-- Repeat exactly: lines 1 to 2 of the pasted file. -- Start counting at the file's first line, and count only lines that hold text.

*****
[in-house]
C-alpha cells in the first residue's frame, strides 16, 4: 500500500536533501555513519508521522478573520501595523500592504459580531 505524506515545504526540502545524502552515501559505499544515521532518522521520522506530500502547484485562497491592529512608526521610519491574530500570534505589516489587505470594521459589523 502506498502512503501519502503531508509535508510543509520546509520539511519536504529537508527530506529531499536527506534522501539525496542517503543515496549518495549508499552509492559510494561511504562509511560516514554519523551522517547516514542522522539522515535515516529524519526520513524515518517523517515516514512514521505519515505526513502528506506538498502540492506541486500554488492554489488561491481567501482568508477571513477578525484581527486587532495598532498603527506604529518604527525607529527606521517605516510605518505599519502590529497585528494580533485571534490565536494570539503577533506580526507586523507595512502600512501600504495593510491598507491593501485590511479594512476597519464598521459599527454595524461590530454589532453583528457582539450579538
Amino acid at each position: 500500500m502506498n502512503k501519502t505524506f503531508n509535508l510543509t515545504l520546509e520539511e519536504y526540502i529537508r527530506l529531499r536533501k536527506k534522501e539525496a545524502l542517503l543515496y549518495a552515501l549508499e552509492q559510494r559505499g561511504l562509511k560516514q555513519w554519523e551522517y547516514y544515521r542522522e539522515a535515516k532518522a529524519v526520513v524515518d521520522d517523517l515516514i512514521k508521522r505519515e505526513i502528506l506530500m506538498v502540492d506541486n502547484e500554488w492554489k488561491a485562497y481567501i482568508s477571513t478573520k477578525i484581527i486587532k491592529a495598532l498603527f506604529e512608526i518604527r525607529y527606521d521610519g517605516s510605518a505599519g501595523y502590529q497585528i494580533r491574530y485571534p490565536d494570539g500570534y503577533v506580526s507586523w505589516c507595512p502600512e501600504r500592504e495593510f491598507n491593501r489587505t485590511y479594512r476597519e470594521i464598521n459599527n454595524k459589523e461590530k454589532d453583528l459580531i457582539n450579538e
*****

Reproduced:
[in-house]
C-alpha cells in the first residue's frame, strides 16, 4: 500500500536533501555513519508521522478573520501595523500592504459580531 505524506515545504526540502545524502552515501559505499544515521532518522521520522506530500502547484485562497491592529512608526521610519491574530500570534505589516489587505470594521459589523 502506498502512503501519502503531508509535508510543509520546509520539511519536504529537508527530506529531499536527506534522501539525496542517503543515496549518495549508499552509492559510494561511504562509511560516514554519523551522517547516514542522522539522515535515516529524519526520513524515518517523517515516514512514521505519515505526513502528506506538498502540492506541486500554488492554489488561491481567501482568508477571513477578525484581527486587532495598532498603527506604529518604527525607529527606521517605516510605518505599519502590529497585528494580533485571534490565536494570539503577533506580526507586523507595512502600512501600504495593510491598507491593501485590511479594512476597519464598521459599527454595524461590530454589532453583528457582539450579538